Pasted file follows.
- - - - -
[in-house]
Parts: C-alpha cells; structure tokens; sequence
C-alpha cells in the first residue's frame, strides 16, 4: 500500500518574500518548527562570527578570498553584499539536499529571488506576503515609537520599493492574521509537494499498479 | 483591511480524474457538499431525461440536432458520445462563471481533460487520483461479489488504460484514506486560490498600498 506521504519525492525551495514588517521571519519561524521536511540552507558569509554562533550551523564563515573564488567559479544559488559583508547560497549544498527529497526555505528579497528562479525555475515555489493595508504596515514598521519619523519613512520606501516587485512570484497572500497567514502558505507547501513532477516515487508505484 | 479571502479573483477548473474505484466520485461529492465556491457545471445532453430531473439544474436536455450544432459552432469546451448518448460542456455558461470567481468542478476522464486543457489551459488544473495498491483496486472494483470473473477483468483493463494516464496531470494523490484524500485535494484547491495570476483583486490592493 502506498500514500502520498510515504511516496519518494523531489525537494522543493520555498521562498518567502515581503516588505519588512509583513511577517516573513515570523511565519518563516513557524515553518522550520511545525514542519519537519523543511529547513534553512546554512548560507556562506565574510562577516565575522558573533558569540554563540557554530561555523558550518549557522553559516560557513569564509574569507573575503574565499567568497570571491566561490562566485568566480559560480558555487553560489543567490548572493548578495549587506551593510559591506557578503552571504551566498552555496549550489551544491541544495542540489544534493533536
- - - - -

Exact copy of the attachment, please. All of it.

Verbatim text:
[in-house]
Parts: C-alpha cells; structure tokens; sequence
C-alpha cells in the first residue's frame, strides 16, 4: 500500500518574500518548527562570527578570498553584499539536499529571488506576503515609537520599493492574521509537494499498479 | 483591511480524474457538499431525461440536432458520445462563471481533460487520483461479489488504460484514506486560490498600498 506521504519525492525551495514588517521571519519561524521536511540552507558569509554562533550551523564563515573564488567559479544559488559583508547560497549544498527529497526555505528579497528562479525555475515555489493595508504596515514598521519619523519613512520606501516587485512570484497572500497567514502558505507547501513532477516515487508505484 | 479571502479573483477548473474505484466520485461529492465556491457545471445532453430531473439544474436536455450544432459552432469546451448518448460542456455558461470567481468542478476522464486543457489551459488544473495498491483496486472494483470473473477483468483493463494516464496531470494523490484524500485535494484547491495570476483583486490592493 502506498500514500502520498510515504511516496519518494523531489525537494522543493520555498521562498518567502515581503516588505519588512509583513511577517516573513515570523511565519518563516513557524515553518522550520511545525514542519519537519523543511529547513534553512546554512548560507556562506565574510562577516565575522558573533558569540554563540557554530561555523558550518549557522553559516560557513569564509574569507573575503574565499567568497570571491566561490562566485568566480559560480558555487553560489543567490548572493548578495549587506551593510559591506557578503552571504551566498552555496549550489551544491541544495542540489544534493533536